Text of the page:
According to the official, one of the delegation’s goals is to make a final effort to influence parts of the agreement which Israel perceives as flawed or in need of correction, as well as raise issues which Israel believes are not addressed by the agreement and deserve consideration.
Route 79 partially closed due to brush fire
Route 79, running roughly northwest from Nazareth to Haifa, is closed between the Reina junction and the Zechuchit junction due to a brush fire that broke out in the area.
Drivers are requested to use alternative roads.
Openly gay Seattle mayor to march in TA pride parade
Seattle Mayor Ed Murray, an openly gay US career politician, will march tomorrow with his life partner at the Tel Aviv Pride Parade, Ynet reports.
The boycott against Israel is a serious mistake, Murray says, who arrived on his first visit to Israel as an official guest of the Foreign Ministry. US Ambassador Dan Shapiro will also be marching alongside Murray and his partner at the parade.
The Boycott, Divestment and Sanctions movement tried to pressure Murray not to visit Israel. Gay anti-Israel activists accused Murray of collaborating with Israeli “propaganda” to exploit the country’s good treatment of the gay community in order to whitewash its bad treatment, as the activists define it, of the Palestinians; a type of criticism known in anti-Israel circles as “pinkwashing.”
Murray says he “hears” the voices calling to boycott Israel, but opposes them vehemently. He expresses his concern over the growing distance between Israel and young liberals in the US. Israel must work hard to brings these communities closer, Murray says, because the two countries have many values in common.
Spain passes law of return for Sephardic Jews
Spain’s lower house gives final approval to a law offering citizenship to descendants of Sephardic Jews.
Under the law approved Thursday, the Spanish daily El Pais reports, applicants are able to apply without traveling to Spain, as proposed in previous amendments which did not pass, but are required to hire a Spanish notary and pass tests on the Spanish language and history.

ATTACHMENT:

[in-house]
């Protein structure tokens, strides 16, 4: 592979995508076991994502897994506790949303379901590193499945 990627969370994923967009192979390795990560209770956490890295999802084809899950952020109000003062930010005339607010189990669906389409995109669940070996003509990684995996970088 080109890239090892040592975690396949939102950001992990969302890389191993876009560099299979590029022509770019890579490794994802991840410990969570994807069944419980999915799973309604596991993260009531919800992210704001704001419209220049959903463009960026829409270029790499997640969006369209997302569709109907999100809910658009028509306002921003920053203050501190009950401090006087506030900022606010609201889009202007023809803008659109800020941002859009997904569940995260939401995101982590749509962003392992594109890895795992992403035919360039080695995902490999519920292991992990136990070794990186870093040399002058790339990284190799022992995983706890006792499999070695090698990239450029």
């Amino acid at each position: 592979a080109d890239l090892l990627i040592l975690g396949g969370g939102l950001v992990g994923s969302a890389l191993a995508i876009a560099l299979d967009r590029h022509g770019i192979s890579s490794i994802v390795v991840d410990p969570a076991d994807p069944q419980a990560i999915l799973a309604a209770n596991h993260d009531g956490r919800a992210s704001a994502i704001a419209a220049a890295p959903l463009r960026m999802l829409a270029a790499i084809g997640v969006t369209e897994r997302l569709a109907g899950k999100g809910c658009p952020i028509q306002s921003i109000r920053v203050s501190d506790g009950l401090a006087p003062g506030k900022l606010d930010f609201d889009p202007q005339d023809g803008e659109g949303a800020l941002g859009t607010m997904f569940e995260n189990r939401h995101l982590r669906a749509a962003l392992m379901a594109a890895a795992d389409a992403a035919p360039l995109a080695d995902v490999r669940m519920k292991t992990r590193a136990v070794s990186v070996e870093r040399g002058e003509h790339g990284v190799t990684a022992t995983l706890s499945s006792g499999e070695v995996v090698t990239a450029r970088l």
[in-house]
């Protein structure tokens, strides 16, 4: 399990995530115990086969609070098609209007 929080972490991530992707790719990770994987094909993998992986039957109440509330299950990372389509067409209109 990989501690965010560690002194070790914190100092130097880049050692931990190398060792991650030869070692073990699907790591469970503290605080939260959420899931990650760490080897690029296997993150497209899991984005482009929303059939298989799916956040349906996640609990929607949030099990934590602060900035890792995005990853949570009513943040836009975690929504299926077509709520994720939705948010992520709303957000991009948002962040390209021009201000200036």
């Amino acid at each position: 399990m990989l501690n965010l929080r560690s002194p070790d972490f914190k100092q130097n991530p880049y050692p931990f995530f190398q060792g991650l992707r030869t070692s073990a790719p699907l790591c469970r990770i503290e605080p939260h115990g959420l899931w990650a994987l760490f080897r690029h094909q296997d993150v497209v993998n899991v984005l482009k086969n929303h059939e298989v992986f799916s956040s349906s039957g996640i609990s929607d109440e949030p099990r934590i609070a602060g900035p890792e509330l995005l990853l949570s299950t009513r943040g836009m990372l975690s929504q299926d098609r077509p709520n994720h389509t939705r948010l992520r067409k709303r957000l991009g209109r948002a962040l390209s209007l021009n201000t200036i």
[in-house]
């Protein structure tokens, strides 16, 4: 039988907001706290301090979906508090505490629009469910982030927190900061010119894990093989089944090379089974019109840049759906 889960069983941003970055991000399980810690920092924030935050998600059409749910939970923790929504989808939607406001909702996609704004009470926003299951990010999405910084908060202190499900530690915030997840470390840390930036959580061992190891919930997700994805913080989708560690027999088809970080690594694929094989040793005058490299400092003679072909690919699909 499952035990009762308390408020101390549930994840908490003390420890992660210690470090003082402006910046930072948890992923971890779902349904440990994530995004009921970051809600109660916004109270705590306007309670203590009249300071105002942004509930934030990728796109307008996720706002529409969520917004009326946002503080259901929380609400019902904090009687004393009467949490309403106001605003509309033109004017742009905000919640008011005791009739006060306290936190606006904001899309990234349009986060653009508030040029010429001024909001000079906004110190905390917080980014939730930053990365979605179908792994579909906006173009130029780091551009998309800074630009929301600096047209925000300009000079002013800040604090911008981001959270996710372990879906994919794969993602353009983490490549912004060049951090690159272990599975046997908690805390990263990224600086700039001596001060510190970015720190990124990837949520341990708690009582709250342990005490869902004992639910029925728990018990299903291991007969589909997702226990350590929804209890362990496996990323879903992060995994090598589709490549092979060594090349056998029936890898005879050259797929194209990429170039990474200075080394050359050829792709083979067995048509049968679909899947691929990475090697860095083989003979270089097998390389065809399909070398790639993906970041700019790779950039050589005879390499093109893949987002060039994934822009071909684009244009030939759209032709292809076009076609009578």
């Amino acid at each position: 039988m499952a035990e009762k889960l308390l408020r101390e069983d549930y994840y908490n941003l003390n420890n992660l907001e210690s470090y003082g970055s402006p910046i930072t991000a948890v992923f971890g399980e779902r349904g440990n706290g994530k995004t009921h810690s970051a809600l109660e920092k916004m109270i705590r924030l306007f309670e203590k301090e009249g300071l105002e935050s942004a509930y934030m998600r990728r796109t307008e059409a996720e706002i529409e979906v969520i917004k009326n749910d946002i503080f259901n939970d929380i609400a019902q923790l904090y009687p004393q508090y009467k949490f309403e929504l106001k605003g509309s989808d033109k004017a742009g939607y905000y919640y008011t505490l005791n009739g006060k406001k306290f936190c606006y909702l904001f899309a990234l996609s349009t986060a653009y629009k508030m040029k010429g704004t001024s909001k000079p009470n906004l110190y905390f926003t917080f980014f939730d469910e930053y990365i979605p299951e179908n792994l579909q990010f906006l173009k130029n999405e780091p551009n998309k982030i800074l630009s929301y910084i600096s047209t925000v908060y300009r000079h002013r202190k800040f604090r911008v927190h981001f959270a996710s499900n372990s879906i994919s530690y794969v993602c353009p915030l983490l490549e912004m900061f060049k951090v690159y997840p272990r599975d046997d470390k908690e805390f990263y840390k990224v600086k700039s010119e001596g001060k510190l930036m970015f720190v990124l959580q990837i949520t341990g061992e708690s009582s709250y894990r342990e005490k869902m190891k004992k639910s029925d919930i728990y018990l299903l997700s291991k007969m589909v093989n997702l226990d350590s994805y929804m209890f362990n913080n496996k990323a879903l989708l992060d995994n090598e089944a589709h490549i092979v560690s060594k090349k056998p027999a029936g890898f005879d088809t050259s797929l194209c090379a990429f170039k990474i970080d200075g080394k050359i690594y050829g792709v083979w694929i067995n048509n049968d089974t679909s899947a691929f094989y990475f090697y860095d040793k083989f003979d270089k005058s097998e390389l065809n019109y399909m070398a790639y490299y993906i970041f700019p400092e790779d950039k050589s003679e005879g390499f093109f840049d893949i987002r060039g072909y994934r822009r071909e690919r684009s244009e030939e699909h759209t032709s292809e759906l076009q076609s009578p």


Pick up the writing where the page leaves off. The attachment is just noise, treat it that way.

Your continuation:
Applicants can study for the tests and take them at the facilities of the Cervantes Institute, a government entity that offers courses on Spanish culture and its language in over 20 countries, including Israel.
“The procedure for acquiring Spanish nationality regulated in this law will be electronic,” the law reads. “The request will be in Spanish and will be overseen by the General Directorate of Registrars and Notaries.”
In addition, candidates will need to apply to the Federation of Jewish Communities of Spain, or FCJE, which will vet applications along with government officials, the amendment states. The law comes into effect in October and expires after three years, though it may be extended another year if deemed necessary.
Regev backtracks on threats against actor
Culture Minister Miri Regev walks back her threat against the Elmina Theater run by Israeli-Arab actor Norman Issa and his wife, Haaretz reports.
Regev on Tuesday published a post on Facebook where she threatened to remove state support from Issa’s theater because the actor said he would not perform in a Haifa Theater production of a play called “Boomerang” scheduled to take place in the Jordan Valley, beyond the Green Line.
In a meeting between representatives of a forum of cultural institutions, including theater managers, it was clarified, as Issa himself claimed two days ago, that there are agreements according to which performing artists who refuse to go on stage in certain venues cannot be forced to do so.
According to Haaretz, Issa agreed to come with his own troupe, the Elmina Theater, to perform in the Jordan Valley following a request from head of the Jordan Valley Regional Council David Elhiani who was quoted as saying, “I called the Elmina Theater this morning and said ‘come, let’s put politics aside – this is your theater’.” Elhiani says he “read on the [Haaretz] website that they are all for coexistence and these are the values they cherish – I invite them to us. We, as leaders – we have responsibility on the issue of coexistence and tolerance. In invited them to come and speak, to perform.”
His Elmina performance will “make up” for not acting in the production of “Boomerang” by the Haifa Theater. Regev was quoted as saying during the meeting “I gave him a ladder to climb down, and he used it.”
According to some of the representatives at the meeting with Regev, the whole scandal was “cooked” by the Haifa Theater trying to take revenge against Issa for leaving their permanent cast in favor of the Habima Theater in Tel Aviv.
Cornerstone laid at new solar field, one of largest ever
Megalim Solar Power holds a ceremony for laying the cornerstone of the western Negev’s Ashalim solar project, one of the largest of its kind in the world.